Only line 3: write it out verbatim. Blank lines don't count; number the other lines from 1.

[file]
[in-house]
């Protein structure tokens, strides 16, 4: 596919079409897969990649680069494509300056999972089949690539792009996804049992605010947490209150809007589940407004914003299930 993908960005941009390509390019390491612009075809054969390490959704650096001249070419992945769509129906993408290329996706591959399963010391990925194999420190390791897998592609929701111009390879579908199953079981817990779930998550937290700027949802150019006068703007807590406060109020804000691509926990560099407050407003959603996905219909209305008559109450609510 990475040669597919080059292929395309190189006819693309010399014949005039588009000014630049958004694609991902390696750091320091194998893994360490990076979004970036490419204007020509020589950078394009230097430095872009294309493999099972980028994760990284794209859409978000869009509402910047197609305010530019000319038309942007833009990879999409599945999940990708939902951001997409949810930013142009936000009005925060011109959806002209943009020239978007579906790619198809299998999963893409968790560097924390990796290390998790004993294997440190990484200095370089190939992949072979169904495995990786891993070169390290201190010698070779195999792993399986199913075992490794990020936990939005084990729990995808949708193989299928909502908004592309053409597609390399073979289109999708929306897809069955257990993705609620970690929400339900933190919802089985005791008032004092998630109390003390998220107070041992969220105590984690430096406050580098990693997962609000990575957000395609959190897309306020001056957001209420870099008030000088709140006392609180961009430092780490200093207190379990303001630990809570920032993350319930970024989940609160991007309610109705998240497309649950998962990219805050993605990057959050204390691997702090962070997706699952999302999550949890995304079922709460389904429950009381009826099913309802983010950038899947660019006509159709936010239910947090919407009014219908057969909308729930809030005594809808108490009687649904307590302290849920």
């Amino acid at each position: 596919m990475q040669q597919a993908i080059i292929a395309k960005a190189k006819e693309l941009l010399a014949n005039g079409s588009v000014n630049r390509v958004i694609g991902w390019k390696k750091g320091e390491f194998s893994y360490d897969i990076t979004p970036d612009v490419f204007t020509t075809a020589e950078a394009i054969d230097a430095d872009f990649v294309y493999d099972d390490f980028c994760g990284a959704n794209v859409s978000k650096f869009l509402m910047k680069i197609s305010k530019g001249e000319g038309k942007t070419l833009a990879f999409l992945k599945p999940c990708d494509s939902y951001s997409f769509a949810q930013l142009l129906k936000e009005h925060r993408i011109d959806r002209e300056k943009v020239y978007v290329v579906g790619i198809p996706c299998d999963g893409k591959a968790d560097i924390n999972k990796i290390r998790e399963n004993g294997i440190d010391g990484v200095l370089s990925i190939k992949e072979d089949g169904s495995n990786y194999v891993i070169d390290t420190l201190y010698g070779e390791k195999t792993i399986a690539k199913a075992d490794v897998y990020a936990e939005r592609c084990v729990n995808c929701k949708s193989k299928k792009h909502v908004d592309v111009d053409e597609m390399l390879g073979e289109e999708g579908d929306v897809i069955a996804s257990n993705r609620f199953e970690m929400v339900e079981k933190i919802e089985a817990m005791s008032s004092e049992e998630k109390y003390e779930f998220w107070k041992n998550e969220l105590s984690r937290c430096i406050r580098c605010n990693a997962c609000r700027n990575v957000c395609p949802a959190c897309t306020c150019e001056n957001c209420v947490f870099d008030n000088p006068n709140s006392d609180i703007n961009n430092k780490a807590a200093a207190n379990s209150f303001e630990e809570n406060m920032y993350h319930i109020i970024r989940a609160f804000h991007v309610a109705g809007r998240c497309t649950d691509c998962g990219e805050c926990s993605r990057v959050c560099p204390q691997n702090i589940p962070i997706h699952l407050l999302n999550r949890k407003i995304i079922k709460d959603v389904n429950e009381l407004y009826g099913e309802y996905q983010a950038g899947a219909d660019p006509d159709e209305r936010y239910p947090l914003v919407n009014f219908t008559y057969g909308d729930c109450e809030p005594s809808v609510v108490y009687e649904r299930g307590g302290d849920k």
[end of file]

């Amino acid at each position: 596919m990475q040669q597919a993908i080059i292929a395309k960005a190189k006819e693309l941009l010399a014949n005039g079409s588009v000014n630049r390509v958004i694609g991902w390019k390696k750091g320091e390491f194998s893994y360490d897969i990076t979004p970036d612009v490419f204007t020509t075809a020589e950078a394009i054969d230097a430095d872009f990649v294309y493999d099972d390490f980028c994760g990284a959704n794209v859409s978000k650096f869009l509402m910047k680069i197609s305010k530019g001249e000319g038309k942007t070419l833009a990879f999409l992945k599945p999940c990708d494509s939902y951001s997409f769509a949810q930013l142009l129906k936000e009005h925060r993408i011109d959806r002209e300056k943009v020239y978007v290329v579906g790619i198809p996706c299998d999963g893409k591959a968790d560097i924390n999972k990796i290390r998790e399963n004993g294997i440190d010391g990484v200095l370089s990925i190939k992949e072979d089949g169904s495995n990786y194999v891993i070169d390290t420190l201190y010698g070779e390791k195999t792993i399986a690539k199913a075992d490794v897998y990020a936990e939005r592609c084990v729990n995808c929701k949708s193989k299928k792009h909502v908004d592309v111009d053409e597609m390399l390879g073979e289109e999708g579908d929306v897809i069955a996804s257990n993705r609620f199953e970690m929400v339900e079981k933190i919802e089985a817990m005791s008032s004092e049992e998630k109390y003390e779930f998220w107070k041992n998550e969220l105590s984690r937290c430096i406050r580098c605010n990693a997962c609000r700027n990575v957000c395609p949802a959190c897309t306020c150019e001056n957001c209420v947490f870099d008030n000088p006068n709140s006392d609180i703007n961009n430092k780490a807590a200093a207190n379990s209150f303001e630990e809570n406060m920032y993350h319930i109020i970024r989940a609160f804000h991007v309610a109705g809007r998240c497309t649950d691509c998962g990219e805050c926990s993605r990057v959050c560099p204390q691997n702090i589940p962070i997706h699952l407050l999302n999550r949890k407003i995304i079922k709460d959603v389904n429950e009381l407004y009826g099913e309802y996905q983010a950038g899947a219909d660019p006509d159709e209305r936010y239910p947090l914003v919407n009014f219908t008559y057969g909308d729930c109450e809030p005594s809808v609510v108490y009687e649904r299930g307590g302290d849920k």